A little over two weeks to send your faerie folk and/or lantern poems!
On Knockers (Wikipedia):
The Knocker, Knacker, Bwca (Welsh), Bucca (Cornish) or Tommyknocker (US) is a mythical creature in Welsh and Cornish folklore. They are the equivalent of Irish leprechauns and English and Scottish brownies. About two feet tall and grizzled, but not misshapen, they live beneath the ground. Here they wear tiny versions of standard miner’s garb and commit random mischief, such as stealing miners’ unattended tools and food.
Their name comes from the knocking on the mine walls that happens just before cave-ins – actually the creaking of earth and timbers before giving way. To some of the miners, the knockers were malevolent spirits and the knocking was the sound of them hammering at walls and supports to cause the cave-in. To others, who saw them as essentially well-meaning practical jokers, the knocking was their way of warning the miners that a life-threatening collapse was imminent.
According to some Cornish folklore, the Knockers were the helpful spirits of people who had died in previous accidents in the many tin mines in the county, warning the miners of impending danger. To give thanks for the warnings, and to avoid future peril, the miners cast the last bite of their tasty pasties into the mines for the Knockers.
The Lantern Lowdown
On folklore behind the Jack-O-Lantern (Wikipedia):
The story of the carved vegetable as a lantern comes in many variants and is similar to the story of Will-o’-the-wisp retold in different forms across England, Wales, Scotland and Ireland. An old[year needed] Irish folk tale tells of Stingy Jack, a lazy yet shrewd farmer who uses a cross to trap the Devil. One story says that Jack tricked the Devil into climbing an apple tree, and once he was up there Jack quickly placed crosses around the trunk or carved a cross into the bark, so that the Devil couldn’t get down. Another tale says that Jack put a key in the Devil’s pocket while he was suspended upside-down.
Another version of the story says that Jack was getting chased by some villagers from whom he had stolen, when he met the Devil, who claimed it was time for him to die. However, the thief stalled his death by tempting the Devil with a chance to bedevil the church-going villagers chasing him. Jack told the Devil to turn into a coin with which he would pay for the stolen goods (the Devil could take on any shape he wanted); later, when the coin/Devil disappeared, the Christian villagers would fight over who had stolen it. The Devil agreed to this plan. He turned himself into a silver coin and jumped into Jack’s wallet, only to find himself next to a cross Jack had also picked up in the village. Jack had closed the wallet tight, and the cross stripped the Devil of his powers; and so he was trapped.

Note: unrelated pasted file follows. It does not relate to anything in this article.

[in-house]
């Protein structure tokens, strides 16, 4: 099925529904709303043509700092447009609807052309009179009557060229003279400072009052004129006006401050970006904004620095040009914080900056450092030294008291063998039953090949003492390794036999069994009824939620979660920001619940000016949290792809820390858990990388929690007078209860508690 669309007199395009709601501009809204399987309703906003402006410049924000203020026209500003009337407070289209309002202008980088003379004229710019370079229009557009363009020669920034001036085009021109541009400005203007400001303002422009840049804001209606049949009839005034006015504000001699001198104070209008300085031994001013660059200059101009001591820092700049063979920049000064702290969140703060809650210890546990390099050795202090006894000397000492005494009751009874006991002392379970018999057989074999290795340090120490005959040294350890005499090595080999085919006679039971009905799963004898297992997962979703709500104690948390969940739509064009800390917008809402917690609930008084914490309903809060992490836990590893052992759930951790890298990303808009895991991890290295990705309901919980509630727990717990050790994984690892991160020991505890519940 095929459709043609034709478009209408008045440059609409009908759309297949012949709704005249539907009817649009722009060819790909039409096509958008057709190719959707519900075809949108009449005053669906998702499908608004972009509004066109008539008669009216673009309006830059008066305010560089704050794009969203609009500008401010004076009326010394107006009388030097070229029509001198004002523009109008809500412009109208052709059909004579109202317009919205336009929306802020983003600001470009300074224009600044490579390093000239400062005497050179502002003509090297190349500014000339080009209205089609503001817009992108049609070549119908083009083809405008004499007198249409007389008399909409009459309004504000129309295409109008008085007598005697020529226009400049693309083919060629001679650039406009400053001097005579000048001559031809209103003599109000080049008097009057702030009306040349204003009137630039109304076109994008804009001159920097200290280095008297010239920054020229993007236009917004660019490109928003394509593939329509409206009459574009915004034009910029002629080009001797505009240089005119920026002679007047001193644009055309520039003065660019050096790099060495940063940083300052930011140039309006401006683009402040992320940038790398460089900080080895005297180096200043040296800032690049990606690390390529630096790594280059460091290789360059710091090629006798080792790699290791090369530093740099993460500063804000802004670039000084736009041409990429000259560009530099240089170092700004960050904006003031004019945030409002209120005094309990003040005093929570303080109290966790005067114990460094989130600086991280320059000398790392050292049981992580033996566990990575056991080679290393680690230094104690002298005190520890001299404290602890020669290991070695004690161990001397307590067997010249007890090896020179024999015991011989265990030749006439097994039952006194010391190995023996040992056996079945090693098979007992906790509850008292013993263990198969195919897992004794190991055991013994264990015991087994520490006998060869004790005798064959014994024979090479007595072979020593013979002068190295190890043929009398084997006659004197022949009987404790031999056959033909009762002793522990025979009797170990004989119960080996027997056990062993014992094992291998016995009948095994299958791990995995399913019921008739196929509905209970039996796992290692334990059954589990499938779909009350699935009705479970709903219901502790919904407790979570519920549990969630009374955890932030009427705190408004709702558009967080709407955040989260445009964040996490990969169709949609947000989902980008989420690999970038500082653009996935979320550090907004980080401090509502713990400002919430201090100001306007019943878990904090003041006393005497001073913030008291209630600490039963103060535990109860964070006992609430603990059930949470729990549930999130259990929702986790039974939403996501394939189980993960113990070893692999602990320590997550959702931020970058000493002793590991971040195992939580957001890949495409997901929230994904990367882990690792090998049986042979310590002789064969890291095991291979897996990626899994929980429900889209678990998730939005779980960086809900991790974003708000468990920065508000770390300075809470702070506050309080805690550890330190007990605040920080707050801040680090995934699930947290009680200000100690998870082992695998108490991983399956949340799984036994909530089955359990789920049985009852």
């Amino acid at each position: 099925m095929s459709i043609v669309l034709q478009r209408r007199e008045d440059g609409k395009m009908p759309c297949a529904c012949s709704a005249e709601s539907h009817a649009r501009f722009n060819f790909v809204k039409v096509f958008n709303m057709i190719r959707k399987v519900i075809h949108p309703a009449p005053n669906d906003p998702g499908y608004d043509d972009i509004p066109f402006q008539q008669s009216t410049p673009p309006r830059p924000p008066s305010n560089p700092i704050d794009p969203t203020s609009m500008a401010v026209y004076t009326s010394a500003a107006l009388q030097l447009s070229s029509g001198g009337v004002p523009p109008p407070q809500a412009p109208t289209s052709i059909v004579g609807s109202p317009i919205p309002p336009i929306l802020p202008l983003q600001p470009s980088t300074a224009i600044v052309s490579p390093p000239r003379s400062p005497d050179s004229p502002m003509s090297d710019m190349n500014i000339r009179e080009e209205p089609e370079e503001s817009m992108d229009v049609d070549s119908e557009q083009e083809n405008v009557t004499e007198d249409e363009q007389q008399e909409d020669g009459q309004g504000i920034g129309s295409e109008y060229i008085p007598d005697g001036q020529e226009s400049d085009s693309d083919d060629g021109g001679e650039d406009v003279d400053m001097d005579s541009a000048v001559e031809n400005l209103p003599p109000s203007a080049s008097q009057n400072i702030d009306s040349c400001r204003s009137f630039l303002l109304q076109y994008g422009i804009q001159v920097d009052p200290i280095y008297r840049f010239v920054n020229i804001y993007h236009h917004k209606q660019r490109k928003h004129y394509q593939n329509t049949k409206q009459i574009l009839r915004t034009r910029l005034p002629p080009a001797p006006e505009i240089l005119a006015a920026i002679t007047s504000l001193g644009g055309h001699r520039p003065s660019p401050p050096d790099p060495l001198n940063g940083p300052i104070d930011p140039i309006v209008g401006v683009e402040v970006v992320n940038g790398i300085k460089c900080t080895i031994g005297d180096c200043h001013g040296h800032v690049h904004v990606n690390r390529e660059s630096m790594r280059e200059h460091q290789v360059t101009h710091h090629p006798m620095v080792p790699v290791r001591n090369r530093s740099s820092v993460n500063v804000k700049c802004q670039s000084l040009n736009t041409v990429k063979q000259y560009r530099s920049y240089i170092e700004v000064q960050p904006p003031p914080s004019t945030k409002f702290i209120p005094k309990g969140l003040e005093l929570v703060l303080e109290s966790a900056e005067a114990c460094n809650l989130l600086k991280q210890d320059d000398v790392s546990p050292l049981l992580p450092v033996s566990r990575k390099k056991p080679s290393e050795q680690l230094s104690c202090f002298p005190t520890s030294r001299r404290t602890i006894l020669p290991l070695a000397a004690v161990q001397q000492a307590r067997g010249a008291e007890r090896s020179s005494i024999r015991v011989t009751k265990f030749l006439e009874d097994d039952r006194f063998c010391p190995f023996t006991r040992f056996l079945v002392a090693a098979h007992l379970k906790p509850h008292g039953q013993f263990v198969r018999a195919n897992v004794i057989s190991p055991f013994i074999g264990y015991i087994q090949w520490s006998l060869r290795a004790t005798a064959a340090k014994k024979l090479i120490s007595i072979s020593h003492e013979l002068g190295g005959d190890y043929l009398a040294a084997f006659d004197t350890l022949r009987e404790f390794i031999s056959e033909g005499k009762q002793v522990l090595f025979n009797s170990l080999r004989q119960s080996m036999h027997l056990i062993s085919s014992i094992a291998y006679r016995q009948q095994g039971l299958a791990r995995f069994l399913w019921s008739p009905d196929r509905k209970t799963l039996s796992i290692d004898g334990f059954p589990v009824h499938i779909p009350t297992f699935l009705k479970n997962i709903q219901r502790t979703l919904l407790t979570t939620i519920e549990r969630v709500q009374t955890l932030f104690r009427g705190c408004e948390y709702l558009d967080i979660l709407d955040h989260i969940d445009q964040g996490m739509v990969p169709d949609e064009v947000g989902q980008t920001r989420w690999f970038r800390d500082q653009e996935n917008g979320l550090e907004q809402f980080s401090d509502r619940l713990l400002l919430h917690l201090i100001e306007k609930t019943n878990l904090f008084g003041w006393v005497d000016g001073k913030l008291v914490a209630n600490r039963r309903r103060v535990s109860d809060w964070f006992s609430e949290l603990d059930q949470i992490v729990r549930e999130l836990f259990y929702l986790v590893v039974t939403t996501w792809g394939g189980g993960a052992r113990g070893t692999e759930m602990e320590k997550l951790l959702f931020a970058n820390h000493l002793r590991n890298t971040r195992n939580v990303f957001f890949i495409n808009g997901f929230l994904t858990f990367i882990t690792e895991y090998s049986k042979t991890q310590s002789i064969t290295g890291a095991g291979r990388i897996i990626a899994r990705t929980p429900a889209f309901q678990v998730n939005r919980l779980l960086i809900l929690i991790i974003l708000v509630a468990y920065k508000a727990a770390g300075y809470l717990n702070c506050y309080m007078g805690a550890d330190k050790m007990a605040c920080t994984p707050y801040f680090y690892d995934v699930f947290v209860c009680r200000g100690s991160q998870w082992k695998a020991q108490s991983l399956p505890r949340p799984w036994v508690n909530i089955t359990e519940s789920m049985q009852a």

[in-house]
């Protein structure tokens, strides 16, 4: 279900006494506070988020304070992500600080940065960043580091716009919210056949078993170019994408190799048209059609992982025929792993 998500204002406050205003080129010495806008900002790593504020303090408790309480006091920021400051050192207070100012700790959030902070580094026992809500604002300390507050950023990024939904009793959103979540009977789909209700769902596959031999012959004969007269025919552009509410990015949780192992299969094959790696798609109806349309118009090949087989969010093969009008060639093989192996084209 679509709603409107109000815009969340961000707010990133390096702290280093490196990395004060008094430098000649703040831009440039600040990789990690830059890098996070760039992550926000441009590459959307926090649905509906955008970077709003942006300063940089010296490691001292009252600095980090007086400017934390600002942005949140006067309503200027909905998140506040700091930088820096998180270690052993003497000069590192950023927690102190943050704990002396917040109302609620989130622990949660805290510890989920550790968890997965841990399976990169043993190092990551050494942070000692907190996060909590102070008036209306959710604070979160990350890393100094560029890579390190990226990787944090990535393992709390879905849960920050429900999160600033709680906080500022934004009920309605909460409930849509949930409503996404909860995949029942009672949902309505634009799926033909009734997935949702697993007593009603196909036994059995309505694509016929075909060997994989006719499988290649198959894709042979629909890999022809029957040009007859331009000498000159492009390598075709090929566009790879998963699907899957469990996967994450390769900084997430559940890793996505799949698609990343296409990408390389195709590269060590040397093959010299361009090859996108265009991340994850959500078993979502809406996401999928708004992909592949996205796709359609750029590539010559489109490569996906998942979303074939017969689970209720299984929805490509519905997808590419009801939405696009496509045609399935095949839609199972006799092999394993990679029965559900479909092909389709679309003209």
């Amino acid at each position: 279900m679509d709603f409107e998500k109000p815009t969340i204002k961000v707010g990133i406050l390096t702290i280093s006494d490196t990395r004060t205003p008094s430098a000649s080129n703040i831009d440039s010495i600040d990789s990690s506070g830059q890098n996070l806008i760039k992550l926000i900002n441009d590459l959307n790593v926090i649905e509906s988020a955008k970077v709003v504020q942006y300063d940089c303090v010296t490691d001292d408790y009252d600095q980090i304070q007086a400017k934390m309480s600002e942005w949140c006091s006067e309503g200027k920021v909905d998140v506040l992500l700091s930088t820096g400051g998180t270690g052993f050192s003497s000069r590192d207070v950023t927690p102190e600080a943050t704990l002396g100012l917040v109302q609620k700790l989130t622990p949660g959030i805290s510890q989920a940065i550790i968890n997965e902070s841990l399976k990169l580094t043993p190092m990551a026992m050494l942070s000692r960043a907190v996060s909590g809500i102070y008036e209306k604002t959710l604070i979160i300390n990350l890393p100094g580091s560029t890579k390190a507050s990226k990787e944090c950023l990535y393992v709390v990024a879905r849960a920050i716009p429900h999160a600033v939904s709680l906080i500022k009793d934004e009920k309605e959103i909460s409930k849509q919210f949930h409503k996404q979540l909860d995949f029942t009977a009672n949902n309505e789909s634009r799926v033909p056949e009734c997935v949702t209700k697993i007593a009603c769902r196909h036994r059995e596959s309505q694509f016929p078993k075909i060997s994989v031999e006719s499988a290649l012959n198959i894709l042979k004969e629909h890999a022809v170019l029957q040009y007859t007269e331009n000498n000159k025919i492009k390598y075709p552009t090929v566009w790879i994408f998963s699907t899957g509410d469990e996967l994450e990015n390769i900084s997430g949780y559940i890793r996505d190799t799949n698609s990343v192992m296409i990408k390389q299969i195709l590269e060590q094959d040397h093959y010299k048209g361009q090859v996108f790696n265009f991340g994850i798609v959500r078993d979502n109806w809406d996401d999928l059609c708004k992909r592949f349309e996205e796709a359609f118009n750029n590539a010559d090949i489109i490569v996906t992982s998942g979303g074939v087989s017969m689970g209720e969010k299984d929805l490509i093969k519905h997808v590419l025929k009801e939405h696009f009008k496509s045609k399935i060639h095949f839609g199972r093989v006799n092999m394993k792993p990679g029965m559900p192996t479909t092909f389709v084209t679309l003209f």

In both folktales, Jack only lets the Devil go when he agrees never to take his soul. After a while the thief died, as all living things do. Of course, his life had been too sinful for Jack to go to heaven; however, the Devil had promised not to take his soul, and so he was barred from hell as well. Jack now had nowhere to go. He asked how he would see where to go, as he had no light, and the Devil mockingly tossed him an ember that would never burn out from the flames of hell. Jack carved out one of his turnips (which was his favourite food), put the ember inside it, and began endlessly wandering the Earth for a resting place. He became known as “Jack of the Lantern”, or Jack-o’-Lantern.